In part one I addressed the difference between trade cupping and production cupping. In this part I will address the SCAA's adoption of the Q Graders Certification.
Q Grader Certification Participants first learn to ignore their own preferences and "calibrate" their palette to the SCAA evaluation form. In this way, cuppers become "objective" to the coffee being evaluated through an established set of criteria. For evaluative purposes, the samples must be "correctly" (light) roasted, this being identified as a trade roast so as to not "color" the sample. The form identifies seven areas of evaluation, and a score is used to rate each area. To be "calibrated" means that all evaluators score a sample within a narrow point range.
The evaluative areas are: Fragrance/Aroma; Flavor; Aftertaste; Acidity; Balance; Body and Overall. An evaluator would score each area as they would taste the samples, noting if any cup was off. Coffee samples would be grouped together by geographical region, so you wouldn't compare an African coffee to an Indonesian or Central American. Like is compared against like. Coffees that score above 80 are considered Specialty Grade, with higher scores adding value. Coffees scoring above 90 are considered quite remarkable. If this seems to be a somewhat arbitrary and confusing set of parameters you would be right. How does one score for body, for example? Does more body in a cup result in a higher score? Or balance? What is the difference between Aroma and Flavor? What, if anything, is the guiding principal?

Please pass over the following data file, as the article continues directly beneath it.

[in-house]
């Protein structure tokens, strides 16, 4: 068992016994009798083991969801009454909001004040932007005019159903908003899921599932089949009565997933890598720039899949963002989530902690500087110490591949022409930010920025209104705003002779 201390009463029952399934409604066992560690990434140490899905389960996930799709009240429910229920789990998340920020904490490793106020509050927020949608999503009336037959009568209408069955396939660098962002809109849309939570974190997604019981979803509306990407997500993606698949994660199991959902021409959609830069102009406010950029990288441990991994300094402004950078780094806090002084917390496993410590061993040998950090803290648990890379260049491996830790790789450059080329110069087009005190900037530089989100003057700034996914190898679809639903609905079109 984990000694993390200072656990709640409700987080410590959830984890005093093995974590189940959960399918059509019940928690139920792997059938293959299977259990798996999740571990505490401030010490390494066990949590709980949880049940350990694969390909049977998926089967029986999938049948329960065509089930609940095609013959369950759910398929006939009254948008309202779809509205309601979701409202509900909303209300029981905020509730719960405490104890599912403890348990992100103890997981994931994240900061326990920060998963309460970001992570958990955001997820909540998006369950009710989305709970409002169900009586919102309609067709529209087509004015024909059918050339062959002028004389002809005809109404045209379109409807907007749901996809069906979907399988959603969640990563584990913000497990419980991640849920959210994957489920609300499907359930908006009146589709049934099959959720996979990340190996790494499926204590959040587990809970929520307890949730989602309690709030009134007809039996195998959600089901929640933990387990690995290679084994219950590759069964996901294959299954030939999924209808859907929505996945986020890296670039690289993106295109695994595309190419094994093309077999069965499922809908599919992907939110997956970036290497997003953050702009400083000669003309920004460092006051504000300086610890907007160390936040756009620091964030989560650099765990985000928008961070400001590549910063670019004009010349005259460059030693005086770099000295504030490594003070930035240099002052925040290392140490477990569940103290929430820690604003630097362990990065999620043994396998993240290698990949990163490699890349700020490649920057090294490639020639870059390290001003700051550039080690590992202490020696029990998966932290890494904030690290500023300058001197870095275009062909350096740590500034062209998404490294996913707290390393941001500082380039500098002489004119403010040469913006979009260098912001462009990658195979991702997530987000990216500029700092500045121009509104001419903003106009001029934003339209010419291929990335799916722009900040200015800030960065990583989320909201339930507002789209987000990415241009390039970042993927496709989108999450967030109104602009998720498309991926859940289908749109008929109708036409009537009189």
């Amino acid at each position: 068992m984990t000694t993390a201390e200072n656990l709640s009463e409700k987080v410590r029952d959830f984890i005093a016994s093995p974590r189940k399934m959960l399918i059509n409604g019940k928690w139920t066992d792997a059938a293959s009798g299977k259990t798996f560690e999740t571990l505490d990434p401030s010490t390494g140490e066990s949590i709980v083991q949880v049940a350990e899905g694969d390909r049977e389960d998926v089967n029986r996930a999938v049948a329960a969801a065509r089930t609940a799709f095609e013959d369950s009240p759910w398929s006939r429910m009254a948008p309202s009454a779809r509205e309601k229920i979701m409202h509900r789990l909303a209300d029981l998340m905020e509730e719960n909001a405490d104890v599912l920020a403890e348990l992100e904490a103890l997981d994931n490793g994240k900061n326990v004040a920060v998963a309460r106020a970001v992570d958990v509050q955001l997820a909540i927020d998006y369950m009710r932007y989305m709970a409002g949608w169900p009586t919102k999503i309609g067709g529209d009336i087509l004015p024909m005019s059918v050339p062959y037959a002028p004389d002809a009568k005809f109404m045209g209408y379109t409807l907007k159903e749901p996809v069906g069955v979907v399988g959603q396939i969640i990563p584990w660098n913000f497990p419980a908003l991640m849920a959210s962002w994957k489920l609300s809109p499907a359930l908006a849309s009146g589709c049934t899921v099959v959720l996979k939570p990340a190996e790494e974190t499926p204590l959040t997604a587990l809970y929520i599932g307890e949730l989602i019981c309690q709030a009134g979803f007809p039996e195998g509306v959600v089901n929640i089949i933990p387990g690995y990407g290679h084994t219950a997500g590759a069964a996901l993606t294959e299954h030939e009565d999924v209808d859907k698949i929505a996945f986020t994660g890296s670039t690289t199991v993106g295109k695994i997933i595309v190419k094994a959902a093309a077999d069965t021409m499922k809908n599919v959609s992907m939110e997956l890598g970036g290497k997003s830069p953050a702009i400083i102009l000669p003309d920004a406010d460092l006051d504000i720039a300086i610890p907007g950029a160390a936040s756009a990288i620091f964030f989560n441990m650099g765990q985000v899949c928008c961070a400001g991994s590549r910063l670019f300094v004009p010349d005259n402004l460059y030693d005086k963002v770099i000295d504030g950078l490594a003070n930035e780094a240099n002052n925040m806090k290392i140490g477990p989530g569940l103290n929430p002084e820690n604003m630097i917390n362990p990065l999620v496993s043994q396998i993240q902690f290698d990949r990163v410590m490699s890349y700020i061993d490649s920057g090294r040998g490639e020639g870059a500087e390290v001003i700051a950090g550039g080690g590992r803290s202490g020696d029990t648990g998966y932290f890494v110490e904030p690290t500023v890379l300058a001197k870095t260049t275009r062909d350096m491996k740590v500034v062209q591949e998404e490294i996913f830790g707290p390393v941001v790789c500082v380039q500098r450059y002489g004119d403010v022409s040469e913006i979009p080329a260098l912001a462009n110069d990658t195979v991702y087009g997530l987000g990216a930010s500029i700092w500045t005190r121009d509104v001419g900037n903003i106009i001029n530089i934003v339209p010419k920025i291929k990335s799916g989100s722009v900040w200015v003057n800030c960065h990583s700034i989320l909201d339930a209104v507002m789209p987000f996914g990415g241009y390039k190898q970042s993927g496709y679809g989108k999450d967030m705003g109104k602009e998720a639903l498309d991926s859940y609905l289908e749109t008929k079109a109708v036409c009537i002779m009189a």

Given that these coffees are trade roasted, one characteristic stands above all the others: acidity. It doesn't take long for participants to figure out this fact, and the kind of acidity that the instructor deems ideal, usually described as juicy. Participants are encouraged to describe the coffee in a manner that suits this model, if you really want to impress find more obscure names for common fruits: “quince” for apple or “pomelo” instead of grapefruit. If you are having trouble coming up with a term, just say “stone fruit.” This accounts for the peculiar practice of Third Wave roasters to feature coffees that sound more like a fruit salad or a package of Starburst than what would traditionally be thought of as coffee. It also explains the rather scripted narrative parroted by so many of today's self-proclaimed coffee snobs.